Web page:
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What are the costs of buying property in Germany?

The total side costs on top of the purchase price are about 10-15%. This doesn’t include a company formation for example for taxation reasons. Just the pure plain property purchase as an asset deal.

  1. Land Transfer Tax (“Grunderwerbssteuer”):
    a percentage of the buying price. Due about four weeks after the notary deed has been signed by buyer and seller.
    Update 01. January 2007: increase to 4.5 percent.
    Update 01. April 2012: increase to 5.0 percent.
    Update 01. January 2014 increase to 6.0 percent.
    Link to berlin.de in German for more details about the land transfer tax.
  2. Notary fees
    1.2 – 1.5 percent of the buying price, plus any fees for a needed translation of the deed, if the buyer is not able to understand German. We recommend to check especially the translation fees in advance, as they can vary strongly. We have seen differences from 300 EUR to 3000 EUR for the same type of work. We recommend written translation, but you can have a simultaneous translator with you. Alternatively you can give POA power of attorney to someone and before or later testify that the attorney acted with your approval. Don’t act under pressure or in a hurry, don’t sign anything that you have not fully understood. If you give POA, give it to a trustworthy person, typically somebody that is not beneficiary involved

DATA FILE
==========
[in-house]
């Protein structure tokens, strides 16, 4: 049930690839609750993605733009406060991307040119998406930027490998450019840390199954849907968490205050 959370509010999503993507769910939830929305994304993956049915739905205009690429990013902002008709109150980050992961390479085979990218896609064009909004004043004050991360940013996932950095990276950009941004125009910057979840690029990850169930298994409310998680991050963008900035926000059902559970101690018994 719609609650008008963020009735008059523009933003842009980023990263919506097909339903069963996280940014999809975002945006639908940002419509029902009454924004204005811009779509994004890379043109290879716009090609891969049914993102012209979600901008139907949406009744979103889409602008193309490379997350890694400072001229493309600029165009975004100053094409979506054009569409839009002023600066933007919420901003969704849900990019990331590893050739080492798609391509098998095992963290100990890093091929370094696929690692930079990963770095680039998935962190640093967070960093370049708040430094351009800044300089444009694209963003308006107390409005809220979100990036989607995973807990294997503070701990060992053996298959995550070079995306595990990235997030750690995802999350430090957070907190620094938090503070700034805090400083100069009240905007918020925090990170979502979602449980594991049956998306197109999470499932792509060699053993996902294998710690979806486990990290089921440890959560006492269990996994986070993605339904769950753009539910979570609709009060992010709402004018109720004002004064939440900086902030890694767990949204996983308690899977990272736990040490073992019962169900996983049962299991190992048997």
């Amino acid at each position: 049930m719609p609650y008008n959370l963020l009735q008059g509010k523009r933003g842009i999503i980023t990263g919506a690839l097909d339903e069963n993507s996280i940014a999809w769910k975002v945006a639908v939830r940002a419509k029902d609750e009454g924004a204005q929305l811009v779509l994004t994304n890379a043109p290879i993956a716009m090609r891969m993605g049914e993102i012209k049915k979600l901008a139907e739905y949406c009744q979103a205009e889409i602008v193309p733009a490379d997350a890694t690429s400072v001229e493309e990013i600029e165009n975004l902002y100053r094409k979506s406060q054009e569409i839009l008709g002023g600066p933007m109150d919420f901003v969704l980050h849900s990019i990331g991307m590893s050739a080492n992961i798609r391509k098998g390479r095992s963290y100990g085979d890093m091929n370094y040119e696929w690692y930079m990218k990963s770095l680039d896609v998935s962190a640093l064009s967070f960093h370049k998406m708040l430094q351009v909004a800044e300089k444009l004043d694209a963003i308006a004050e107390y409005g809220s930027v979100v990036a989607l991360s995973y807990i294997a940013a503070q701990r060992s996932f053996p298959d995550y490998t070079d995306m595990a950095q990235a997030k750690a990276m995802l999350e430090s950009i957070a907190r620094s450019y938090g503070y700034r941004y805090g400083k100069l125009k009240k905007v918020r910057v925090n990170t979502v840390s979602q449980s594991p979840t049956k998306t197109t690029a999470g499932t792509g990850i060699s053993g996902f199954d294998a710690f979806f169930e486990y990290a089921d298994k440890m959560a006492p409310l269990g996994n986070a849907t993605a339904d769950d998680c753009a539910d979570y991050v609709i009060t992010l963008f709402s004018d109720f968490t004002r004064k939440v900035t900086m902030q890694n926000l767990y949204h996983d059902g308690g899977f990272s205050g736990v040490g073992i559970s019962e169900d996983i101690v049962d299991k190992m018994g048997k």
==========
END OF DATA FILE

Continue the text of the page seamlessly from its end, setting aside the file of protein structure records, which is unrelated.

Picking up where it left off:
3. Broker fees / Agent Commission
    up to 7,14 percent of the purchase price. Typically there are one or more brokers/estate agents involved. The fee is limited by law to 6% plus VAT (current VAT is 19%). The commission in Germany varies from federal country to federal country slightly. In most federal countries it is 6% plus the VAT. Sometimes splited between buyer and seller, in Berlin typically covered fully by the buyer.
  4. Notary fees for the Mortgage
    If financing is involved, there might also be fees from the bank for the mortgage, plus any additional notary and registration fees to register the mortgage in the land register. Any mortgage needs to be secured in the land registry (Grundbuch) and that can only be done by a German notary, typically but not necessarily the same notary of the purchase contract.
  5. Clearance Certificate
    Fees for the clearance certificate from the municipality for the right of first refusal (“Negativbescheinigung für das Vorkaufsrecht der Gemeinde”).
    The clearance certification testifies that the municipality checked and rejected his right of first refusal. This fee is a one-time fee of ca. 100 Euro in Berlin.


Keywords: cost, registration, tax, vat,

About the author: Alexander Korte is a Berlin based residential property developer and active real estate investor and co-owner of a brokerage & advisory firm.